Things to keep in mind before you buy Google Glass

April 15, 2014
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Today — and today only — Google is making Glass available for purchase to just about anyone. Via Google’s Glass order page, any US citizen 18 or older can purchase Glass (while supplies last, of course). The sale is for the full Explorer price of $1,500, so be prepared to drop some serious cash on the wearable — if you still want to.


Over time, Glass has seen a mixed reception. Lauded for it’s unique position as a heads-up display for daily use, it has also been met with some consternation. A woman “attacked” at a bar, patrons being removed from theaters — all unique instances, but also those that hint at a cooled opinion of Glass since it was announced at Google I/O 2012. Over time, the Glass buzz went from “hey, that’s neat” to a form of technological McCarthyism.

As much as Glass is reported on as being intrusive for it’s recording capabilities, it’s also a device that holds quite a bit of promise. While it may never work its way into daily use for the average consumer, it has some use cases. The medical field is finding many uses for pushed info in critical situations, and that’s likely the tip of the iceberg. Over time, those who are in need of a heads-up display that can give short bursts of info will likely find reason to use Glass daily. Soccer moms and work-a-day guys? Doubtful, really.

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We’d humbly suggest you migrate to our Google Glass tag for the full breadth of info about Google’s wearable. For ever great story we hear about Glass, a similarly polarizing tale of drivers being cited or users otherwise attacked pop up. As much as we’d like to be overly positive about Glass right now, it’s just not possible. The jury, as they say, is still out.

If you decide to grab a pair of Glass for yourself, understand you’re not getting a device everyone will welcome, even if you’re welcome to be there. People will undoubtedly approach you with interest and awe, but there may also be some people who have only paid attention to the negative news, and shy away from even speaking to you while you have it on. We’re not being sensational, either — it happens.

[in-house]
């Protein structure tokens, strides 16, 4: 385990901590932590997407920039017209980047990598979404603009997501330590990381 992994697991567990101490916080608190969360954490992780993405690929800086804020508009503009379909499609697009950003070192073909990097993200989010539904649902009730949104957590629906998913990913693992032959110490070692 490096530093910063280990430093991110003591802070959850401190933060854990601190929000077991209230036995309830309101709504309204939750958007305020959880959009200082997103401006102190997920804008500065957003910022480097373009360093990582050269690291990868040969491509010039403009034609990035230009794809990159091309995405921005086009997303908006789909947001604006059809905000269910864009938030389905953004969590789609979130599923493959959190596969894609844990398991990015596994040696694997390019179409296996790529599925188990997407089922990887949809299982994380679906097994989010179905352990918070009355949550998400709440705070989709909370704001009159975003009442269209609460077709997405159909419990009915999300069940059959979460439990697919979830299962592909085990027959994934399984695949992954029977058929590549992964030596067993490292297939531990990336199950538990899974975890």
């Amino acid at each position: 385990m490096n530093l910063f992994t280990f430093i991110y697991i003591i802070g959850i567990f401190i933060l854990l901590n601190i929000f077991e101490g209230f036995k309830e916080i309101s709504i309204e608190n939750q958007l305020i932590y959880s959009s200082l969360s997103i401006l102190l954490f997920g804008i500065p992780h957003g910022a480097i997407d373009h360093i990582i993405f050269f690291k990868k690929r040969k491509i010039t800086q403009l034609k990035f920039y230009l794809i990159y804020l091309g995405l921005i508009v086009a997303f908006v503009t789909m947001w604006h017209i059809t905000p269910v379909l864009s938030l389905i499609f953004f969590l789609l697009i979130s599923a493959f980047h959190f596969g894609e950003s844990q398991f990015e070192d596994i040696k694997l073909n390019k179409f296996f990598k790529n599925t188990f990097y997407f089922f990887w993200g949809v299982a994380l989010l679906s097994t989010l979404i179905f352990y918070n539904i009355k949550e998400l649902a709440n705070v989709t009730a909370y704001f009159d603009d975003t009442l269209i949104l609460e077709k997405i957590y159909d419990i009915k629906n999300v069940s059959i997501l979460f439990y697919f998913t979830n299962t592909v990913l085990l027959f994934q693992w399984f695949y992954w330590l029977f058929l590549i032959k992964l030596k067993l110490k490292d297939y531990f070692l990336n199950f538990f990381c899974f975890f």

It’s also a fairly crude interface, and lacks a lot of functionality some have longed for. It pushes notifications to you adequately, but parsing those into the most important alerts is still not an option. The small-ish screen is tough to view for extended periods of time, too — so don’t think this will make your smartphone a back-end solution, because it probably won’t.

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Glass is still in its early days. It’s a wholly new genre, really, and one Google has taken on full steam ahead — and alone. Google only recently started approaching partners for things like prescription frames/lenses, which is something that Pioneers and Explorers have wanted from day one. Taking on the challenge of creating a new niche within an industry is tough, and for Glass -- slow.

If there were one thing that could be said, it’s that even though we’ve seen Glass for quite some time, it’s still very much a beta product. If you’re into being an early adopter, and have $1,500 to drop without hesitation, we say go for it. If you’re only getting them to be ahead of the curve, know that Glass is unfinished, and lacks a lot of polish. Glass is still in the widest part of the curve, not really ahead of it.

You should also remember that, even with this sale, you’re beta testing. Google is dipping their toe into the retail waters, which is their M.O. when it comes to Glass. The $1,500 you drop is also non-refundable, so there isn’t a recourse should you decide in two weeks’ time you’re not a fan. Like everything else with Glass, you’ll just have to accept that’s how it is right now, and won't change any time soon.


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  • sounder

    It has limited functionality. Even if a custom ROM is installed.